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U.S. Chemical Safety and Hazard Investigation Board is hampered by infighting and a short staff inhibiting investigations.

Staffing shortages and infighting among a dwindling number of decision-makers are hampering investigations of chemical fires, explosions and other petrochemical industry accidents in Louisiana and across the country, according to a new federal inspector’s report. The U.S. Chemical Safety and Hazard Investigation Board, commonly known as the CSB, has yet to fill three vacancies on its five-member governing board, and the agency has several “mission-critical” staff positions that have remained unfilled for more than year, the U.S. Environmental Protection Agency’s office of inspector general said in the report. These leadership and staffing gaps are making it difficult for the agency to investigate a growing backlog of chemical accidents, the report said.  “Two new top management challenges … may prevent the CSB from efficiently and effectively driving chemical safety change through independent investigations that protect people and the environment,” the inspector general’s office said.

The Board investigates chemical incidents and, while they don’t issue fines, they seek voluntary compliance to their findings.

The CSB investigates the causes of chemical accidents and issues recommendations to plants, regulatory agencies, and business and labor groups. The agency doesn’t issue fines, instead relying on voluntary compliance and safety improvements. Established in 1998, the agency had been a target for elimination under former President Donald Trump’s administration. When properly staffed, the CSB has helped make Louisiana communities safer, said Wilma Subra, an environmental scientist with the Louisiana Environmental Action Network. “They did an excellent job when they had staff to evaluate the causes of the big chemical accidents and fires and big releases,” she said. “Not having enough inspectors leaves a big vacuum, and that has negative impacts on the communities along the (chemical plant) fence lines.” The CSB has an important oversight role in Louisiana, the second-largest chemical producer in the nation after Texas. Last year, Louisiana’s production of gasoline, plastics, bleach and other chemicals was valued at more than $44 billion, according to the American Chemistry Council. Toxic chemical releases, fires and explosions are common in some communities. A Jan. 26 explosion at a Westlake plant near Lake Charles was almost identical to one that occurred a few months prior at another Westlake plant nearby. The two incidents injured at least 29 workers.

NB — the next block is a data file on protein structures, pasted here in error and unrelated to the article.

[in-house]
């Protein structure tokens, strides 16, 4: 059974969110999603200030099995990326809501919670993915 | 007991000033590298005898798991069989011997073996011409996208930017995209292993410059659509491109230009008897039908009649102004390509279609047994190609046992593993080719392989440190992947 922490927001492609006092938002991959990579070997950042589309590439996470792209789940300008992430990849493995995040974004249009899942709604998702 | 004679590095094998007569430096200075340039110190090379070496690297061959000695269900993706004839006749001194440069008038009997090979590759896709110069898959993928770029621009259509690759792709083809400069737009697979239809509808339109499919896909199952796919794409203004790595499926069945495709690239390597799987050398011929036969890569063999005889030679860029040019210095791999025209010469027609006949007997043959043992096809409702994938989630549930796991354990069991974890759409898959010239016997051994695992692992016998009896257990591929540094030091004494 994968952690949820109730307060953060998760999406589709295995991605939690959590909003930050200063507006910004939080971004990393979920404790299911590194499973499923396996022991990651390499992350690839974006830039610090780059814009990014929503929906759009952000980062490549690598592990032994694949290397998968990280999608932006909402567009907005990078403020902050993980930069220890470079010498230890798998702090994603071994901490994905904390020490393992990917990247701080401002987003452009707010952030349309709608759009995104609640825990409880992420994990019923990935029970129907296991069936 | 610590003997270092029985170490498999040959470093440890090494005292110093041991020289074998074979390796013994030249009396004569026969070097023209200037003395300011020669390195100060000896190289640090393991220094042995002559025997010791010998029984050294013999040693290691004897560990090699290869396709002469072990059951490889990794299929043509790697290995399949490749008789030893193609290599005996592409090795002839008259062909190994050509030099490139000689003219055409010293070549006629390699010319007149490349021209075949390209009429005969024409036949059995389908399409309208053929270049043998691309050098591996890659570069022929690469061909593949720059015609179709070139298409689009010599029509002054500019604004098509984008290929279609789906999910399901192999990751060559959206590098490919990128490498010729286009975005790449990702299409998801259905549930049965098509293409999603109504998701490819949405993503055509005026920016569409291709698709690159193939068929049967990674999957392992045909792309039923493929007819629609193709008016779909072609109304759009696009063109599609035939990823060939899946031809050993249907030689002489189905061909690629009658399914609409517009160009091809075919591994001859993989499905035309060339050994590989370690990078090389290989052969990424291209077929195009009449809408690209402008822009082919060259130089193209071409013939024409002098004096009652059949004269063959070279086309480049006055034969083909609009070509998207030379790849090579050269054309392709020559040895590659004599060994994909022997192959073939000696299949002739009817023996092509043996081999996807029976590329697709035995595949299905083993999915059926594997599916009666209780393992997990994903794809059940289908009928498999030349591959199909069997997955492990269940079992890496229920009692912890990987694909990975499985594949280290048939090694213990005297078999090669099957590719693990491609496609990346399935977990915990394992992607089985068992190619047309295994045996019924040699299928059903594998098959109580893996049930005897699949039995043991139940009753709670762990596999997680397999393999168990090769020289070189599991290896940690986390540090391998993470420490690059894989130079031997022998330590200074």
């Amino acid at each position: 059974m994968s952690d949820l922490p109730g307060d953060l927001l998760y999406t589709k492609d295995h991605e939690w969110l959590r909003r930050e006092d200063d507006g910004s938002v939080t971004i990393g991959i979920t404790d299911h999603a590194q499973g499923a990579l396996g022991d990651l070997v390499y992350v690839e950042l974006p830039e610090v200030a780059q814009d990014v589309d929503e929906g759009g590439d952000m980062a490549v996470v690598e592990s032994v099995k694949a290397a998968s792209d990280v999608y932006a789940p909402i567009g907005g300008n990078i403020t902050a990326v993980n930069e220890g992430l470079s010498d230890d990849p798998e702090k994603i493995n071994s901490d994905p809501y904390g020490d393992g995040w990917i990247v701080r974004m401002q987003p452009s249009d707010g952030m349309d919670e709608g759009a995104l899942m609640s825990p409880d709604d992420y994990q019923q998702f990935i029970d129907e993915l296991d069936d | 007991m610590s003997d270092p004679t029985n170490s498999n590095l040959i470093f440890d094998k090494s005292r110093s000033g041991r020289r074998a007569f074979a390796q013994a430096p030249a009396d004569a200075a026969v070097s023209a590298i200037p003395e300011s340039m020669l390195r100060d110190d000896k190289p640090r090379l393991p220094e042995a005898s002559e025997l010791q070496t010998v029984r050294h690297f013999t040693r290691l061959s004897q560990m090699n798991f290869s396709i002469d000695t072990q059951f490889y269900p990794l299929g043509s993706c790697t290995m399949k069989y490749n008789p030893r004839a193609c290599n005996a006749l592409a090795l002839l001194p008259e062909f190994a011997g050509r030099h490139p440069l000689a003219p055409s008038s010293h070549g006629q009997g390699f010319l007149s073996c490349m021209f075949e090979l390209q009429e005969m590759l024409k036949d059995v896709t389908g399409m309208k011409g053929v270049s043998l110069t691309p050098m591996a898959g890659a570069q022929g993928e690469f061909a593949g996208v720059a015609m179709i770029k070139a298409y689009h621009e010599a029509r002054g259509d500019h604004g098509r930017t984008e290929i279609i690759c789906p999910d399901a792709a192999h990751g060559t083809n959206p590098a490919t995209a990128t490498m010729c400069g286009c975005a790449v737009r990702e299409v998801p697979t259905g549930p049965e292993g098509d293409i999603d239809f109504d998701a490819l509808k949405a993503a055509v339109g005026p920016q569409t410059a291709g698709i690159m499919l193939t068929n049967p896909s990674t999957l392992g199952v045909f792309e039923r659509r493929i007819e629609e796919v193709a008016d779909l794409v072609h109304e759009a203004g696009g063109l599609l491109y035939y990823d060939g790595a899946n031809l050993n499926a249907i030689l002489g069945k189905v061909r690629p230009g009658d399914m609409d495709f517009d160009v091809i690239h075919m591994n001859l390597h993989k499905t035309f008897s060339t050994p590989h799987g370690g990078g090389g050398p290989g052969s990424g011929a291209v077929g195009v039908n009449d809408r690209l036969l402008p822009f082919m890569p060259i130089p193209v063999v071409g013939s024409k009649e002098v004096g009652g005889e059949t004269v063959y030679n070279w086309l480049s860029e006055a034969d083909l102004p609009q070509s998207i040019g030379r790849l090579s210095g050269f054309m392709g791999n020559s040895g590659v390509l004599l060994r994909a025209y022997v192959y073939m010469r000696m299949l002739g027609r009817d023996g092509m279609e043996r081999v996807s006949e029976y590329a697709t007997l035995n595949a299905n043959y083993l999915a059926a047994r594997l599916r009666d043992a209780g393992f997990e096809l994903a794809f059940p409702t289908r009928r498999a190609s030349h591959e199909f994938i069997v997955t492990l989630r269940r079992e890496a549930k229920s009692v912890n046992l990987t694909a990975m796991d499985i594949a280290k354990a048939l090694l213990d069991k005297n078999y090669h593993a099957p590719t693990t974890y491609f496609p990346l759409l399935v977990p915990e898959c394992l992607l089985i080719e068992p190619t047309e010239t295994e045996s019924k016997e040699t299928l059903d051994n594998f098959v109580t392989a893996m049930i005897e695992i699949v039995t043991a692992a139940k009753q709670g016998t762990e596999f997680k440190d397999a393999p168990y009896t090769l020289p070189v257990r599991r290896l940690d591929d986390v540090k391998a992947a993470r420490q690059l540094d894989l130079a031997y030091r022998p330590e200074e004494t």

The Board has investigated cases in Louisiana starting with Deepwater Horizon.

The CSB has completed investigations of BP’s Deepwater Horizon oil disaster in 2010, the Williams Olefins Plant explosion that killed two people in Geismar in 2013, the Packaging Corporation of America explosion that killed three people in DeRidder in 2017, and four other large-scale incidents in Louisiana over the past 25 years. The agency’s investigations backlog includes the three-day-long fire and massive release of toxic gas at the BioLab plant near Lake Charles after Hurricane Laura in 2020. The CSB is also still working on incidents in Texas that were triggered by Hurricane Harvey more than five years ago. Over the past three years, the CSB had a staff attrition rate of 22%, the report said. By comparison, the EPA’s attrition rate during the same period was 7%. Last year, the CSB lost nine managers, including its human resources director, staff attorney and chief information officer. Between 2019 and early 2022, the agency had no managing director. The position was filled in February, but the person quit after less than three months. The agency was allocated a 24% boost in full-time employees last year, but few positions have been filled. As of August, the CSB had 12 investigators to cover incidents across the country. The agency had funding for five more investigator positions, but were unfilled as of August, according to the report. The CSB did not respond to a request for comment or updates on staffing levels.

I can understand the problem with the previous administration but I hoped that with the change in Presidents the waters would calm. They did not.

The agency’s problems are partially rooted in fights between its board and the chief executive officer, which are all appointed by the president. The report notes “months-long conflict” involving the board and Katherine Lemos, a Trump administration appointee who served as both board chairperson and the agency’s director. In early 2021, the board had four vacancies, leaving Lemos as the sole member. She altered the agency’s governing rules, giving the chairperson the authority to make most decisions independently of the board. The Biden administration appointed two board members, Sylvia Johnson and Steve Owens, in late 2021. After their confirmation in April, the new members tried to change the rules back, but Lemos suspended the vote, the report said. Lemos resigned in July, saying in a letter that the board’s priorities had “eroded my confidence in our ability to focus” on the agency’s mission. The board still has just two members, negatively affecting the agency’s productivity and ability to hire new staff, the report says. When the CSB is dysfunctional, Louisiana suffers, Subra said. “When they have conflicts or they’re not getting investigators out in the field, it means we’re not identifying what happened during accidents,” she said. “And that means they can happen again.”

This sounds like a leadership problem and a hand off position with the administration. They need to appoint the missing members.

Slow or no investigations due to short staff